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An appeals court in Manhattan yesterday reacted skeptically to New York City’s arguments that a law regulating topless bars and adult bookstores in the city was valid under the state Constitution.

The law would restrict businesses that sell any amount of adult entertainment or books from operating in residential areas or within 500 feet of churches and schools.

The City Council enacted it in 2001 as an amendment to 1995 zoning regulations know as the “60/40 rule.”

Under 60/40, businesses selling adult entertainment or books could operate anywhere in the city as long as they did not devote more than 40 percent of their floor space to adult content.

The Court of Appeals has approved the constitutionality of the rule, which was based on a study that claimed adult businesses reduce the value of surrounding property and contribute to an increase in crime.

Though numerous adult businesses closed their doors after the law passed, many changed to comply. The city, under former Mayor Rudolph W. Giuliani, said the businesses were in sham compliance and pushed for an amendment that would apply to businesses selling any amount of adult entertainment, however small.

When the City Council amended the law in 2001, it did not offer another study to support a claim that despite the 60/40 law, adult businesses were still detrimental to communities.

Owners of several establishments sued, arguing that the law would relegate their businesses to a few areas zoned only for commercial use.

Last year, they won summary judgment from state Supreme Court Justice Louis York. He said the new law unconstitutionally regulated speech without showing a rational basis for doing so. The case was Tens Cabaret Inc. v. City of New York, NYLJ (Sept. 16, 2003, p. 18).

The city argued yesterday to the Appellate Division, First Department, that the law was not an attempt to eliminate adult entertainment and that no further studies were necessary.

“This law regulates adult establishments away from residential areas,” said Assistant Corporation Counsel Elizabeth S. Natrella.

Herald Price Fahringer, one of the attorneys representing the adult businesses, said, “I think the specter here is that this is a campaign to get rid of them.”

Justices Eugene L. Nardelli, Richard T. Andrias, David Friedman and Betty Weinberg Ellerin heard the argument, with Justice Andrias asking the most questions of either side.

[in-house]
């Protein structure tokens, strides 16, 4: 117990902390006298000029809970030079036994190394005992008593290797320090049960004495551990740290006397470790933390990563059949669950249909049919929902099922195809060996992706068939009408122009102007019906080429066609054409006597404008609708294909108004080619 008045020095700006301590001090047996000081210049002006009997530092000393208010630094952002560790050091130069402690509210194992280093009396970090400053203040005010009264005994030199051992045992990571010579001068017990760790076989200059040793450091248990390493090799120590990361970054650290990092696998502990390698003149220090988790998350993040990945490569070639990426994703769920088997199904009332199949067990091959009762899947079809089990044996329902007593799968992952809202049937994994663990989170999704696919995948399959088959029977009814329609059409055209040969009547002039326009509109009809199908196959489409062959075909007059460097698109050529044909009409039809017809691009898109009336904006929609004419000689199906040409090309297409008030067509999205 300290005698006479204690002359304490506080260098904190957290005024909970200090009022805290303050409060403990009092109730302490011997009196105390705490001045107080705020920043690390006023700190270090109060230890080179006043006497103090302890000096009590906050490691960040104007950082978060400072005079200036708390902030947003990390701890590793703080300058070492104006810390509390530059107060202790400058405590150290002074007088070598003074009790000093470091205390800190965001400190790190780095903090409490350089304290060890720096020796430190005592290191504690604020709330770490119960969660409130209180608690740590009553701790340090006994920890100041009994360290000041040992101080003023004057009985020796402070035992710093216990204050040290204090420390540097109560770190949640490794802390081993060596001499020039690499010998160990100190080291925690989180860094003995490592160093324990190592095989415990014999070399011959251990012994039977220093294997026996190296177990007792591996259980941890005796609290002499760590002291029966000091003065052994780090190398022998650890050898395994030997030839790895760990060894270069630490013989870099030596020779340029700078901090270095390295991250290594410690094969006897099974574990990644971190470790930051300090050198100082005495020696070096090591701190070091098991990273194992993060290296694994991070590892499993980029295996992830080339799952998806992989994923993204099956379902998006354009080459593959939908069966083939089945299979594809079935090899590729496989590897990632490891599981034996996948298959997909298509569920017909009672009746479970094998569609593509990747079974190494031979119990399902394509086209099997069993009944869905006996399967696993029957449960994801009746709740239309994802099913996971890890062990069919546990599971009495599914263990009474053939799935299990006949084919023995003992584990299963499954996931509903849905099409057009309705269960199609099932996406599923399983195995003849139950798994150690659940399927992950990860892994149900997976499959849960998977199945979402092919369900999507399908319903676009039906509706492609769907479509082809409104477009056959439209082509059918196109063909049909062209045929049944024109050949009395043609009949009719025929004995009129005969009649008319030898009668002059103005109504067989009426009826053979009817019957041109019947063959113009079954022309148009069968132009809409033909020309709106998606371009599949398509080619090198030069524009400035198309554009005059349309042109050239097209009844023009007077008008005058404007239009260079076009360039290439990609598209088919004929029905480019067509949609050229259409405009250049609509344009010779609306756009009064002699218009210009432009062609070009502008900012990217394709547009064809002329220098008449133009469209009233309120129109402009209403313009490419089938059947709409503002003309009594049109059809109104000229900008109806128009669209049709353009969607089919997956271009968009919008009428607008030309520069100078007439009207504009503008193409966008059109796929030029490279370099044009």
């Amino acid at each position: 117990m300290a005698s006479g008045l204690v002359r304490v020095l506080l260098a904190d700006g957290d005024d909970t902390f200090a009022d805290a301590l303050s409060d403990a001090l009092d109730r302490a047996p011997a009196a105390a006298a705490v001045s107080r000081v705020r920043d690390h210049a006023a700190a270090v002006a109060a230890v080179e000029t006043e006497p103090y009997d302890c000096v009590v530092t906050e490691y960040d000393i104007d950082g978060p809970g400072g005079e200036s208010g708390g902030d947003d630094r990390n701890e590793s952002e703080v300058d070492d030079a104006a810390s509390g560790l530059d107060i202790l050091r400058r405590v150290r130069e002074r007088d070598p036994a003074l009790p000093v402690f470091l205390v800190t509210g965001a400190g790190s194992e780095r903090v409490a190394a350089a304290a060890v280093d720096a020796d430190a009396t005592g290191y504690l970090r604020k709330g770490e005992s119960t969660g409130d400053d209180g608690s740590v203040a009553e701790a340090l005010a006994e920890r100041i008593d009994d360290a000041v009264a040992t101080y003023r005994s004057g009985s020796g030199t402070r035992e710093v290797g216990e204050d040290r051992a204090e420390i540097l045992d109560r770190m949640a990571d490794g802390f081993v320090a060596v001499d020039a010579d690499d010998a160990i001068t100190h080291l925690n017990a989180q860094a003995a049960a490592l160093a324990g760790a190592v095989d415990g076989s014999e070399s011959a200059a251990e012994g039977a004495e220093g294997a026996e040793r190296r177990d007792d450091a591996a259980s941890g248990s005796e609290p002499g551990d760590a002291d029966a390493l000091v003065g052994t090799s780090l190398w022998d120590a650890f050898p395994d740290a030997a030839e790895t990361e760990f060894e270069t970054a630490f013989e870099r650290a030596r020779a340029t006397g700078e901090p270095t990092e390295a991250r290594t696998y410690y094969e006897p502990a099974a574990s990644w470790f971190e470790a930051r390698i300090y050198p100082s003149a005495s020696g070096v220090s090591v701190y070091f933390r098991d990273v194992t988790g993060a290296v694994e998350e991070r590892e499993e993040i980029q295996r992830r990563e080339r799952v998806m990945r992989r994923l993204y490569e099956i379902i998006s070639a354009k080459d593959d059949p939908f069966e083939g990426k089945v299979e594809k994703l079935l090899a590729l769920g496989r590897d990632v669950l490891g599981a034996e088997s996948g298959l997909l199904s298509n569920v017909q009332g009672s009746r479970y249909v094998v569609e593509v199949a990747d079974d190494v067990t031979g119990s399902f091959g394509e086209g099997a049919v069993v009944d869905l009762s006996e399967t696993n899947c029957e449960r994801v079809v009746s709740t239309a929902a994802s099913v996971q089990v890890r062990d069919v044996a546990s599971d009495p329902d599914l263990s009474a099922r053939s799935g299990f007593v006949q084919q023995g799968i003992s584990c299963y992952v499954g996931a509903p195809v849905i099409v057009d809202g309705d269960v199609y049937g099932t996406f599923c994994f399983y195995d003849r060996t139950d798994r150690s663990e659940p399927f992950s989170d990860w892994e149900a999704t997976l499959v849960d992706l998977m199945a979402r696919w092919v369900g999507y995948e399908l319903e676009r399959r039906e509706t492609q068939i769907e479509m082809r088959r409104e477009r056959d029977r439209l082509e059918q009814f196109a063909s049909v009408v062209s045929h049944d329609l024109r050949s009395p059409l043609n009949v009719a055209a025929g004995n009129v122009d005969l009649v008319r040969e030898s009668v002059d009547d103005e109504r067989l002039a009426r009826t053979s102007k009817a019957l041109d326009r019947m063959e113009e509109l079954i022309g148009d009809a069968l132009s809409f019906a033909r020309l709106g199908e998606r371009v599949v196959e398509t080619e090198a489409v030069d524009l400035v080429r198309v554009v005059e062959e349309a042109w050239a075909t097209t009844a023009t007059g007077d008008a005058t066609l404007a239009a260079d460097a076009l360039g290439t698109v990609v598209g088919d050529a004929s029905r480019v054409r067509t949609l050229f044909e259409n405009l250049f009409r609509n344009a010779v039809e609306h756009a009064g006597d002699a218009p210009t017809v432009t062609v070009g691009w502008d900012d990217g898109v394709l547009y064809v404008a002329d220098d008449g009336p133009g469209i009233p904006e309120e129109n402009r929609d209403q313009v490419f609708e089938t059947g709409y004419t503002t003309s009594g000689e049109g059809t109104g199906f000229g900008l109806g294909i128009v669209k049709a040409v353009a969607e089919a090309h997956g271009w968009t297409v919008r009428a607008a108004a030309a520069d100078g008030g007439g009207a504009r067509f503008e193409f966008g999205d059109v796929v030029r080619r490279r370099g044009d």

From the moment Ms. Natrella began her argument, Justice Andrias suggested that the city was simply unhappy with the way the 60/40 rule had turned out.

“Now you want to revisit it in a micro-managing way,” he said. “That’s really all you’ve done here.”

Ms. Natrella said the Court of Appeals had invited the City Council to return to the law and change it if it chose. Justice Andrias replied: “I can’t see that. That’s your twist on it.”

Ms. Natrella argued that the city should not have to start from scratch each time adult businesses refashioned themselves, when previous studies showing the businesses’ negative aspects were still valid.

She conceded under questioning from Justice Ellerin that the 60/40 clubs had not been studied but said the new businesses were reasonably similar to the old ones.

Mr. Fahringer, who represents For the People Theatres, a book and movie store, argued that the previous studies dealt with different businesses and had no bearing on those in compliance with the 60/40 rule.

“These studies were done with places that were all-adult,” he said.

Justice Andrias wondered whether Mr. Fahringer’s reliance on the lack of a new study, rather than a larger constitutional issue, might be “a bad argument” in the long run, implying that the city could eventually conduct another study.

But Mr. Fahringer and another attorney, Mark J. Alonso, suggested there was nothing to study, because 60/40 businesses did not harm the surrounding communities.

‘Different Places’

“There has been a change,” Mr. Fahringer said. “These are different places now.” He said adult book and movie stores now sell popular books and movies, often at cheaper prices than competitors.

Mr. Alonso, who represents the club Ten’s Cabaret, said that police reports, obtained through Freedom of Information requests and submitted to Justice York, showed that today’s 60/40 adult clubs did not hurt residential neighborhoods or increase crime.

“They come in below elementary schools in causing adverse secondary effects,” he said.

Martin P. Mehler, who represents the Pussycat Lounge, also briefly argued on behalf of the adult businesses.

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